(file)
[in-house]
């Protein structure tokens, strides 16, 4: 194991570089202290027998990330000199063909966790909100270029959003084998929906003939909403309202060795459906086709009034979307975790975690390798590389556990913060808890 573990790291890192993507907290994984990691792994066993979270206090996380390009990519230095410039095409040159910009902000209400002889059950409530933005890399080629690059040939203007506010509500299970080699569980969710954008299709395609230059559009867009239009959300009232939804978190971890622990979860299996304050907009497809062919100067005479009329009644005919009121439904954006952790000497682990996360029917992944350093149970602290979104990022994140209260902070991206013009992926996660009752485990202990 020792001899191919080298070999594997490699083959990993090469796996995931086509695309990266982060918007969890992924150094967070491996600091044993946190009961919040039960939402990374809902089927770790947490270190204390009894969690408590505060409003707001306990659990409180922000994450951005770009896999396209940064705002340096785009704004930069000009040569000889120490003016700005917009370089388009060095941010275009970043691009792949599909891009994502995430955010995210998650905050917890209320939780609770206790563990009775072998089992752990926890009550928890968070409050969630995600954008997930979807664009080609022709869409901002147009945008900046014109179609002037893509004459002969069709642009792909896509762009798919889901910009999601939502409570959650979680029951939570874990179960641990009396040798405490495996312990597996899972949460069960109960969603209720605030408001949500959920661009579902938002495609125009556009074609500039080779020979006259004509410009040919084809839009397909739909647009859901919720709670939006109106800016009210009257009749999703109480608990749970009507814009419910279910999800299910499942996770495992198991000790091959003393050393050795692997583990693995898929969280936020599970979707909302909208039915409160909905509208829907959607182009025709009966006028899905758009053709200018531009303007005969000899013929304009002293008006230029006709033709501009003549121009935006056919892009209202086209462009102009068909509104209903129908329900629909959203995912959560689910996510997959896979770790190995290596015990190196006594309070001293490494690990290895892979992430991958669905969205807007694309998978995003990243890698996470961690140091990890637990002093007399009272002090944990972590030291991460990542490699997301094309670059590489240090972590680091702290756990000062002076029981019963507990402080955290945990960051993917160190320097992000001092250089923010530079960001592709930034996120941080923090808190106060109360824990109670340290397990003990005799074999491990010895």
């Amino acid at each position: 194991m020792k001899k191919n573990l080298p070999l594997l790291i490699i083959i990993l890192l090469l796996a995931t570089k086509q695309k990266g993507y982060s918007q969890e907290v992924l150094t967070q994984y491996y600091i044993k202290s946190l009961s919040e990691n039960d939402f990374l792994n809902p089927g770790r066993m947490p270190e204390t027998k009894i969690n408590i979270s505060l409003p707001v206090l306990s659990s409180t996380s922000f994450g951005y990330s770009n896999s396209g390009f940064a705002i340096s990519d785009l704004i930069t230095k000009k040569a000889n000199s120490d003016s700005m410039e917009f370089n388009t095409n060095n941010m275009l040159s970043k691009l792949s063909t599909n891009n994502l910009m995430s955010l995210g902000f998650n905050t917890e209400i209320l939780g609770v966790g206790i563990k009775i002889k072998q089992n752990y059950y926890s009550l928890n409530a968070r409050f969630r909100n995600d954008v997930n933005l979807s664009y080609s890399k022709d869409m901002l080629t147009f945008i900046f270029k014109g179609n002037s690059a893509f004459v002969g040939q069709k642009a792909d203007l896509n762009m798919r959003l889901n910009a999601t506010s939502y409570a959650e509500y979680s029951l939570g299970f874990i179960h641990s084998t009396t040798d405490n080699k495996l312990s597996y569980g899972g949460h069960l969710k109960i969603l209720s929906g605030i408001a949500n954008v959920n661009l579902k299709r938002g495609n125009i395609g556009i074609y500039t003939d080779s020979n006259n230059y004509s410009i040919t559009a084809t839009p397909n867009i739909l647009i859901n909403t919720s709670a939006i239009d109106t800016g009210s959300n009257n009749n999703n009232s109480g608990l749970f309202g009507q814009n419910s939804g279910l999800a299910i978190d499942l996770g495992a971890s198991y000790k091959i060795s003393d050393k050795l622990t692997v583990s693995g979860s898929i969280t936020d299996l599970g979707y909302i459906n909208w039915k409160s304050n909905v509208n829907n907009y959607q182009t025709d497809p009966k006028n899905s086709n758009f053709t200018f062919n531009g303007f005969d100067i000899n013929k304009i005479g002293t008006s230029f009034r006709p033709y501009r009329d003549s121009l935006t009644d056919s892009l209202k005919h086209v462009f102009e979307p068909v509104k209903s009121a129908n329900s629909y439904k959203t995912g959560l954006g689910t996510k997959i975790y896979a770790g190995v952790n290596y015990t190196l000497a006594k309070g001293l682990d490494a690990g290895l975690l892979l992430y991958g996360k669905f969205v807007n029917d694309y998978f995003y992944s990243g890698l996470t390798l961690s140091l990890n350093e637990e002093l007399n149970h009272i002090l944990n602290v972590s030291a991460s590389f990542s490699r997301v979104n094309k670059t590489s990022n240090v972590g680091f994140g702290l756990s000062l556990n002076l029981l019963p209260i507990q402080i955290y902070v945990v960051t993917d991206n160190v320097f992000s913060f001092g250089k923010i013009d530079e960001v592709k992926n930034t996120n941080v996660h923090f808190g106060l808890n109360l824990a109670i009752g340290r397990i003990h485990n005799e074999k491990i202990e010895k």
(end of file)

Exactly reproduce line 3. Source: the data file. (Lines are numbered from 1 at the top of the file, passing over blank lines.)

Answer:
């Amino acid at each position: 194991m020792k001899k191919n573990l080298p070999l594997l790291i490699i083959i990993l890192l090469l796996a995931t570089k086509q695309k990266g993507y982060s918007q969890e907290v992924l150094t967070q994984y491996y600091i044993k202290s946190l009961s919040e990691n039960d939402f990374l792994n809902p089927g770790r066993m947490p270190e204390t027998k009894i969690n408590i979270s505060l409003p707001v206090l306990s659990s409180t996380s922000f994450g951005y990330s770009n896999s396209g390009f940064a705002i340096s990519d785009l704004i930069t230095k000009k040569a000889n000199s120490d003016s700005m410039e917009f370089n388009t095409n060095n941010m275009l040159s970043k691009l792949s063909t599909n891009n994502l910009m995430s955010l995210g902000f998650n905050t917890e209400i209320l939780g609770v966790g206790i563990k009775i002889k072998q089992n752990y059950y926890s009550l928890n409530a968070r409050f969630r909100n995600d954008v997930n933005l979807s664009y080609s890399k022709d869409m901002l080629t147009f945008i900046f270029k014109g179609n002037s690059a893509f004459v002969g040939q069709k642009a792909d203007l896509n762009m798919r959003l889901n910009a999601t506010s939502y409570a959650e509500y979680s029951l939570g299970f874990i179960h641990s084998t009396t040798d405490n080699k495996l312990s597996y569980g899972g949460h069960l969710k109960i969603l209720s929906g605030i408001a949500n954008v959920n661009l579902k299709r938002g495609n125009i395609g556009i074609y500039t003939d080779s020979n006259n230059y004509s410009i040919t559009a084809t839009p397909n867009i739909l647009i859901n909403t919720s709670a939006i239009d109106t800016g009210s959300n009257n009749n999703n009232s109480g608990l749970f309202g009507q814009n419910s939804g279910l999800a299910i978190d499942l996770g495992a971890s198991y000790k091959i060795s003393d050393k050795l622990t692997v583990s693995g979860s898929i969280t936020d299996l599970g979707y909302i459906n909208w039915k409160s304050n909905v509208n829907n907009y959607q182009t025709d497809p009966k006028n899905s086709n758009f053709t200018f062919n531009g303007f005969d100067i000899n013929k304009i005479g002293t008006s230029f009034r006709p033709y501009r009329d003549s121009l935006t009644d056919s892009l209202k005919h086209v462009f102009e979307p068909v509104k209903s009121a129908n329900s629909y439904k959203t995912g959560l954006g689910t996510k997959i975790y896979a770790g190995v952790n290596y015990t190196l000497a006594k309070g001293l682990d490494a690990g290895l975690l892979l992430y991958g996360k669905f969205v807007n029917d694309y998978f995003y992944s990243g890698l996470t390798l961690s140091l990890n350093e637990e002093l007399n149970h009272i002090l944990n602290v972590s030291a991460s590389f990542s490699r997301v979104n094309k670059t590489s990022n240090v972590g680091f994140g702290l756990s000062l556990n002076l029981l019963p209260i507990q402080i955290y902070v945990v960051t993917d991206n160190v320097f992000s913060f001092g250089k923010i013009d530079e960001v592709k992926n930034t996120n941080v996660h923090f808190g106060l808890n109360l824990a109670i009752g340290r397990i003990h485990n005799e074999k491990i202990e010895k």